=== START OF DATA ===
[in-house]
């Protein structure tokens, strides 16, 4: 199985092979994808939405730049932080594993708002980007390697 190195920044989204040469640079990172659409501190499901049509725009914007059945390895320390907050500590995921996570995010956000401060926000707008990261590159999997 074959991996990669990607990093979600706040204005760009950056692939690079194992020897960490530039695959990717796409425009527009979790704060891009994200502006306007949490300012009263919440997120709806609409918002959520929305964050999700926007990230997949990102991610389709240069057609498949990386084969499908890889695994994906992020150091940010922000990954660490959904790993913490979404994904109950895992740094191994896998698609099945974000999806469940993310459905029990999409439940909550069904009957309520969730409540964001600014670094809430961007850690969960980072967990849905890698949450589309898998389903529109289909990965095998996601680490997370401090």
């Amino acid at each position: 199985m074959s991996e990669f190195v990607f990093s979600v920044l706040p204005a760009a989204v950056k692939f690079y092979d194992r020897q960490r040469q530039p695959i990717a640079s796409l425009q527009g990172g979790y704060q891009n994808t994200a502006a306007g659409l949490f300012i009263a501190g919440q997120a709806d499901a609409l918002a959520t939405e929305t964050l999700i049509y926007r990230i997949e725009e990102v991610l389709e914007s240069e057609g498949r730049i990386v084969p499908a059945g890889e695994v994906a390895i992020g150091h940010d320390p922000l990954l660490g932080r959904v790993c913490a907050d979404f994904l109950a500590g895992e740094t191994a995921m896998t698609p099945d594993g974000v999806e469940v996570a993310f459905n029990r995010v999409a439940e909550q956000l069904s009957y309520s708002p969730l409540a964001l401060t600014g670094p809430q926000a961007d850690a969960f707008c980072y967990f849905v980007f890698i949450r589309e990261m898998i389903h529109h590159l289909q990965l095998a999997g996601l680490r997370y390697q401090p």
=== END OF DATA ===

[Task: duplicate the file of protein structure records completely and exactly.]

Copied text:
[in-house]
């Protein structure tokens, strides 16, 4: 199985092979994808939405730049932080594993708002980007390697 190195920044989204040469640079990172659409501190499901049509725009914007059945390895320390907050500590995921996570995010956000401060926000707008990261590159999997 074959991996990669990607990093979600706040204005760009950056692939690079194992020897960490530039695959990717796409425009527009979790704060891009994200502006306007949490300012009263919440997120709806609409918002959520929305964050999700926007990230997949990102991610389709240069057609498949990386084969499908890889695994994906992020150091940010922000990954660490959904790993913490979404994904109950895992740094191994896998698609099945974000999806469940993310459905029990999409439940909550069904009957309520969730409540964001600014670094809430961007850690969960980072967990849905890698949450589309898998389903529109289909990965095998996601680490997370401090």
């Amino acid at each position: 199985m074959s991996e990669f190195v990607f990093s979600v920044l706040p204005a760009a989204v950056k692939f690079y092979d194992r020897q960490r040469q530039p695959i990717a640079s796409l425009q527009g990172g979790y704060q891009n994808t994200a502006a306007g659409l949490f300012i009263a501190g919440q997120a709806d499901a609409l918002a959520t939405e929305t964050l999700i049509y926007r990230i997949e725009e990102v991610l389709e914007s240069e057609g498949r730049i990386v084969p499908a059945g890889e695994v994906a390895i992020g150091h940010d320390p922000l990954l660490g932080r959904v790993c913490a907050d979404f994904l109950a500590g895992e740094t191994a995921m896998t698609p099945d594993g974000v999806e469940v996570a993310f459905n029990r995010v999409a439940e909550q956000l069904s009957y309520s708002p969730l409540a964001l401060t600014g670094p809430q926000a961007d850690a969960f707008c980072y967990f849905v980007f890698i949450r589309e990261m898998i389903h529109h590159l289909q990965l095998a999997g996601l680490r997370y390697q401090p």